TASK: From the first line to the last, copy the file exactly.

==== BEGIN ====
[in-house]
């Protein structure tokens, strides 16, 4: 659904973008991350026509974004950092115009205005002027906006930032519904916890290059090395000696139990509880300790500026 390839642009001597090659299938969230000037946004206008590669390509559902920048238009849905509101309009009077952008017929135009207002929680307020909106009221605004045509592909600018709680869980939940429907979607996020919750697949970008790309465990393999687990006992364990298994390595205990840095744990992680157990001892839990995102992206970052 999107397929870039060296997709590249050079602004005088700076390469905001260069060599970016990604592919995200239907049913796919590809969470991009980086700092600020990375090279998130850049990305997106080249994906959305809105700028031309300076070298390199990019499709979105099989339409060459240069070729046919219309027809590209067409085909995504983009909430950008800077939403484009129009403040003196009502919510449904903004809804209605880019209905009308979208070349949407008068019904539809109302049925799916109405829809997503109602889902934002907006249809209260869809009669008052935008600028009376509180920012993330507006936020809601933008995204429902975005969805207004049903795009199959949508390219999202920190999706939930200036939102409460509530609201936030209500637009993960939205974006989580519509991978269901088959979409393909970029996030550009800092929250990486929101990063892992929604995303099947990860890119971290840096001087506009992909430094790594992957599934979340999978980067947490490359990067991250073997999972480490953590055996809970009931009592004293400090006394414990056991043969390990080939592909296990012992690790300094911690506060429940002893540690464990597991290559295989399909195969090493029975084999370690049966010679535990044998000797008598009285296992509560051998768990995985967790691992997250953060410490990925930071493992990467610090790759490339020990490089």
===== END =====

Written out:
[in-house]
């Protein structure tokens, strides 16, 4: 659904973008991350026509974004950092115009205005002027906006930032519904916890290059090395000696139990509880300790500026 390839642009001597090659299938969230000037946004206008590669390509559902920048238009849905509101309009009077952008017929135009207002929680307020909106009221605004045509592909600018709680869980939940429907979607996020919750697949970008790309465990393999687990006992364990298994390595205990840095744990992680157990001892839990995102992206970052 999107397929870039060296997709590249050079602004005088700076390469905001260069060599970016990604592919995200239907049913796919590809969470991009980086700092600020990375090279998130850049990305997106080249994906959305809105700028031309300076070298390199990019499709979105099989339409060459240069070729046919219309027809590209067409085909995504983009909430950008800077939403484009129009403040003196009502919510449904903004809804209605880019209905009308979208070349949407008068019904539809109302049925799916109405829809997503109602889902934002907006249809209260869809009669008052935008600028009376509180920012993330507006936020809601933008995204429902975005969805207004049903795009199959949508390219999202920190999706939930200036939102409460509530609201936030209500637009993960939205974006989580519509991978269901088959979409393909970029996030550009800092929250990486929101990063892992929604995303099947990860890119971290840096001087506009992909430094790594992957599934979340999978980067947490490359990067991250073997999972480490953590055996809970009931009592004293400090006394414990056991043969390990080939592909296990012992690790300094911690506060429940002893540690464990597991290559295989399909195969090493029975084999370690049966010679535990044998000797008598009285296992509560051998768990995985967790691992997250953060410490990925930071493992990467610090790759490339020990490089």